The Duchess of Cambridge made a rare video appearance on the Kensington Royal Instagram account to promote her 5 Big Questions survey.
The video, posted on Tuesday morning, shows Kate in the countryside talking directly to the camera about why she launched her landmark survey last month.
“Parents, families and carers are at the heart of raising the next generation, and that’s why I felt so passionate about listening to them and listening to your thoughts and your views on how best we can support you going forward,” she says.
“That’s why I’ve launched the ‘5 Big Questions’ to hear from as many people from society as possible.”
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📋 Have you completed The Duchess of Cambridge’s #5BigQuestions on the Under fives survey? It’s not too late to have your say in the biggest ever conversation on early childhood 🗣️ visit the link in our bio before Friday 21st February to fill in the survey. It takes just 5 minutes ⏱️ to answer five simple questions, and help bring about positive, lasting change for generations to come. The survey designed to bring together the thoughts of as many people as possible — recognising that everyone has a role in ensuring strong, healthy foundations for the youngest in our society that will positively affect their lifelong outcomes.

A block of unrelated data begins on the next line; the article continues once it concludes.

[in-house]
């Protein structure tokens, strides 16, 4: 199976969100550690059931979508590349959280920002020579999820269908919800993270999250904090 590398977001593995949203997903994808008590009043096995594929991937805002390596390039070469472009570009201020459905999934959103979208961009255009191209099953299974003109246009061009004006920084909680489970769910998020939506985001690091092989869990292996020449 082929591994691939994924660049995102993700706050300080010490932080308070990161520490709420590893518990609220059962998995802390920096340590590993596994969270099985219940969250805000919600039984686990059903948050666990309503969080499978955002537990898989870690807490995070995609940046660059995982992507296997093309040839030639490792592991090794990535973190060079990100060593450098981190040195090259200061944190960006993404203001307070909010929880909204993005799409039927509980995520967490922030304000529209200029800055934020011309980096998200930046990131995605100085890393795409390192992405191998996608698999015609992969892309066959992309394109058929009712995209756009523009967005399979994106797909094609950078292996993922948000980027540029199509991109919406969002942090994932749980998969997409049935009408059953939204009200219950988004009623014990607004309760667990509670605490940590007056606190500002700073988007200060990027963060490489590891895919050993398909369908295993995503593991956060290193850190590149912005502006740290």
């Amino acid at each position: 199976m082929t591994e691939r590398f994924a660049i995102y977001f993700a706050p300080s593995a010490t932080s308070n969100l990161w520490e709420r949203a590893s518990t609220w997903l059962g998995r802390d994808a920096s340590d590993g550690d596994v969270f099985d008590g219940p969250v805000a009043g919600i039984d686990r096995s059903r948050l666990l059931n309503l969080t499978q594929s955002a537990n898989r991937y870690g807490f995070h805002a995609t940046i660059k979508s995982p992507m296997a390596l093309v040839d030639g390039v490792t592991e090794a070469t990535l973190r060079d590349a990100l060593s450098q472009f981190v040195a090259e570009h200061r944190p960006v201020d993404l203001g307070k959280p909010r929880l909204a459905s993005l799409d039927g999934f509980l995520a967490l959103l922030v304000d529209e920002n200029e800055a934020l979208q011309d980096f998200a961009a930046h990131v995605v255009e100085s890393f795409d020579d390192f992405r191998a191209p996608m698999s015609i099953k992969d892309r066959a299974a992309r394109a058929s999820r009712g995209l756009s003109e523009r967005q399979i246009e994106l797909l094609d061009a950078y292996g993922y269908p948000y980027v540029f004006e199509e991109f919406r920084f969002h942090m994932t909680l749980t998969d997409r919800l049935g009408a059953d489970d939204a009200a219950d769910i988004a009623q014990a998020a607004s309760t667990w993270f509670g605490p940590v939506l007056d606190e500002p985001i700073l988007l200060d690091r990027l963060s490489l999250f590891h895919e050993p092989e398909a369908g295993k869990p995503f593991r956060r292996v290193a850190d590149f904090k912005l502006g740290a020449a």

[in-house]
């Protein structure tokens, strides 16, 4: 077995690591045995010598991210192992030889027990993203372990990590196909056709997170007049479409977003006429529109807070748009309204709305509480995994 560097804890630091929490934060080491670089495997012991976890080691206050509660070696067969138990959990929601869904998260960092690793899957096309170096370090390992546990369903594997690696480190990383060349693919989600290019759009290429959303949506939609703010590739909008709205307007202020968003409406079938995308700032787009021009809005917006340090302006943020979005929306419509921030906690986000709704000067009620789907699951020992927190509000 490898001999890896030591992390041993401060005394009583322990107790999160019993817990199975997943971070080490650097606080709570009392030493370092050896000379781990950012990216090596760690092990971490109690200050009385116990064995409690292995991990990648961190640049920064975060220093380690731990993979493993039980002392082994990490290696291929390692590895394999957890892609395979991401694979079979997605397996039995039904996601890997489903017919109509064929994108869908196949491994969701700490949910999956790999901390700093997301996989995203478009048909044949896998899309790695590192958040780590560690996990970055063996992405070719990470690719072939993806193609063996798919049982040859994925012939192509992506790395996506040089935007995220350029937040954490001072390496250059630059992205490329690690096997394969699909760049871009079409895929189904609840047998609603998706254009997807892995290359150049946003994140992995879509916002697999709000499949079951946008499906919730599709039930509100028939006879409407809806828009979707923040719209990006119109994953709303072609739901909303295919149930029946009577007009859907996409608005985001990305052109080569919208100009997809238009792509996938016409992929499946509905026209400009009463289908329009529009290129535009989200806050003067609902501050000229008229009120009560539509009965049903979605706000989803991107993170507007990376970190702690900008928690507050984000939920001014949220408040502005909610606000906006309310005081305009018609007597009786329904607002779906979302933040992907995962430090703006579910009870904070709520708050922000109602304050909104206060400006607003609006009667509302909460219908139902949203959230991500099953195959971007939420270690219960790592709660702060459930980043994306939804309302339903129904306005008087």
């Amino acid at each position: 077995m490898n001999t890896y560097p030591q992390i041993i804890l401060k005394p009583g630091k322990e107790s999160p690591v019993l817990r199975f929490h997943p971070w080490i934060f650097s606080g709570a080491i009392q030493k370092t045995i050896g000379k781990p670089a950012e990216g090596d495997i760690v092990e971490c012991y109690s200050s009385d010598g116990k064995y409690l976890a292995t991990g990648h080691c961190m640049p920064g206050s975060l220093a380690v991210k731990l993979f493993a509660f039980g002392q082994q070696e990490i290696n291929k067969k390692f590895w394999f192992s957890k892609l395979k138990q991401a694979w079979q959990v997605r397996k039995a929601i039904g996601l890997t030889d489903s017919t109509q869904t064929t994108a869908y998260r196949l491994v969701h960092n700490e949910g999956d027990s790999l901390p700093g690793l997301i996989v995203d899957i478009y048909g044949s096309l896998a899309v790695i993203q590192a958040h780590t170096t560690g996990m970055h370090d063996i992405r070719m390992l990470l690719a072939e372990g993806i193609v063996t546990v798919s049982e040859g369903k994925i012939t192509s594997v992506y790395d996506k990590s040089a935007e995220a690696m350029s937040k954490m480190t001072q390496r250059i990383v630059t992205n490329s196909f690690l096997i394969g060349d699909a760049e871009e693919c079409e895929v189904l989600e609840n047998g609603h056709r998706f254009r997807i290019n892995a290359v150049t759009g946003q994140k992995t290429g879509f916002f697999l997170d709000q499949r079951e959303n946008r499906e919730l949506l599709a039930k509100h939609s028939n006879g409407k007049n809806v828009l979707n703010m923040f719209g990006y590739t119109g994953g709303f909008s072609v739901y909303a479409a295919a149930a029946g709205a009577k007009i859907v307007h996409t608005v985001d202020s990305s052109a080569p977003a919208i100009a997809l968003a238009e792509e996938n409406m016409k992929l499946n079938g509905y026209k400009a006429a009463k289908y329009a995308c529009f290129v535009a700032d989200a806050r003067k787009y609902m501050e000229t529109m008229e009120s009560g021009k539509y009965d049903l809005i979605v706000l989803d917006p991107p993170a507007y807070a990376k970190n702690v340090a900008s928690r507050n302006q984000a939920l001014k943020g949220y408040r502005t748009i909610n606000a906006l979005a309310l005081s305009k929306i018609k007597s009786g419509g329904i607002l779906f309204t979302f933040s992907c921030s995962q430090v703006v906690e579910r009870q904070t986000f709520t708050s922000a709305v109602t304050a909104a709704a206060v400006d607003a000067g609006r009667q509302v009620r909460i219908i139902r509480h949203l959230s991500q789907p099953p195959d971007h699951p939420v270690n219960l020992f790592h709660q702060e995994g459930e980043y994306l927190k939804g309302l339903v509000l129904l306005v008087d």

The video shows all of Kate’s related visits to Wales, Northern Ireland, Scotland, and parts of England over the past month and ends with Kate talking about how many people have already completed the survey.
Kate says that she’s “really pleased that over 200,000 people have already filled in the survey,” and that it’s “not too late to have your say.”
The Duchess has heavily promoted the 5 Big Questions, including an appearance on the Happy Mum, Happy Baby podcast with Giovanna Fletcher, where she discussed her own experiences with pregnancy, childbirth and motherhood; as well as speaking about her passion for this area of work, and the survey.
“I’m really, if nothing else, I’m really glad that people are thinking about it,” Kate told Fletcher, revealing that the questions were designed to be non-specific because “there’s no right or wrong answer” and it was designed to be quick so that more people could take part in it.
The 5 Big Questions survey wraps up later this week after launching in late January. Survey and polling firm Ipsos will analyse its results to help Kate inform her Early Years work.
You can take the 5 Big Questions survey here.